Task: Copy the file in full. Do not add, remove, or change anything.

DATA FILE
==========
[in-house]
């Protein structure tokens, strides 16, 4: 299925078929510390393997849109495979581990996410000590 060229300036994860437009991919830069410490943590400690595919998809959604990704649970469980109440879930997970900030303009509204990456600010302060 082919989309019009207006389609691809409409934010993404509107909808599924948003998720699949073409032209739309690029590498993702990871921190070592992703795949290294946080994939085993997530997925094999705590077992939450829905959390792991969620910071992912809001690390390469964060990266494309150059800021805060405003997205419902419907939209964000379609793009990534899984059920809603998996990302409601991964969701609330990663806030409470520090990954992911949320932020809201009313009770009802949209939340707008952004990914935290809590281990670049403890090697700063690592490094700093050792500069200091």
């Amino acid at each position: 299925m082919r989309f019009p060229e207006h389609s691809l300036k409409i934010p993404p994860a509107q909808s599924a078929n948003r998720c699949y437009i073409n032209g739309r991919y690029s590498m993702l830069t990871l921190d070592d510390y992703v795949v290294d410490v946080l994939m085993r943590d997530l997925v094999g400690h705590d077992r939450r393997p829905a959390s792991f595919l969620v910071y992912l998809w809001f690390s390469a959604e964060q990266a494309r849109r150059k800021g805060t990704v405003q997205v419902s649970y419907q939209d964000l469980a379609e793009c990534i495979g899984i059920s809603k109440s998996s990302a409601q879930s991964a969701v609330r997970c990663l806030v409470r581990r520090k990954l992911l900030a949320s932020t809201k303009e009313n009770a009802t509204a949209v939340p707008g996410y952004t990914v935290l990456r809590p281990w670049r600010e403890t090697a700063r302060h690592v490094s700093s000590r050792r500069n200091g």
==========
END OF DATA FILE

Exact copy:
[in-house]
């Protein structure tokens, strides 16, 4: 299925078929510390393997849109495979581990996410000590 060229300036994860437009991919830069410490943590400690595919998809959604990704649970469980109440879930997970900030303009509204990456600010302060 082919989309019009207006389609691809409409934010993404509107909808599924948003998720699949073409032209739309690029590498993702990871921190070592992703795949290294946080994939085993997530997925094999705590077992939450829905959390792991969620910071992912809001690390390469964060990266494309150059800021805060405003997205419902419907939209964000379609793009990534899984059920809603998996990302409601991964969701609330990663806030409470520090990954992911949320932020809201009313009770009802949209939340707008952004990914935290809590281990670049403890090697700063690592490094700093050792500069200091």
């Amino acid at each position: 299925m082919r989309f019009p060229e207006h389609s691809l300036k409409i934010p993404p994860a509107q909808s599924a078929n948003r998720c699949y437009i073409n032209g739309r991919y690029s590498m993702l830069t990871l921190d070592d510390y992703v795949v290294d410490v946080l994939m085993r943590d997530l997925v094999g400690h705590d077992r939450r393997p829905a959390s792991f595919l969620v910071y992912l998809w809001f690390s390469a959604e964060q990266a494309r849109r150059k800021g805060t990704v405003q997205v419902s649970y419907q939209d964000l469980a379609e793009c990534i495979g899984i059920s809603k109440s998996s990302a409601q879930s991964a969701v609330r997970c990663l806030v409470r581990r520090k990954l992911l900030a949320s932020t809201k303009e009313n009770a009802t509204a949209v939340p707008g996410y952004t990914v935290l990456r809590p281990w670049r600010e403890t090697a700063r302060h690592v490094s700093s000590r050792r500069n200091g």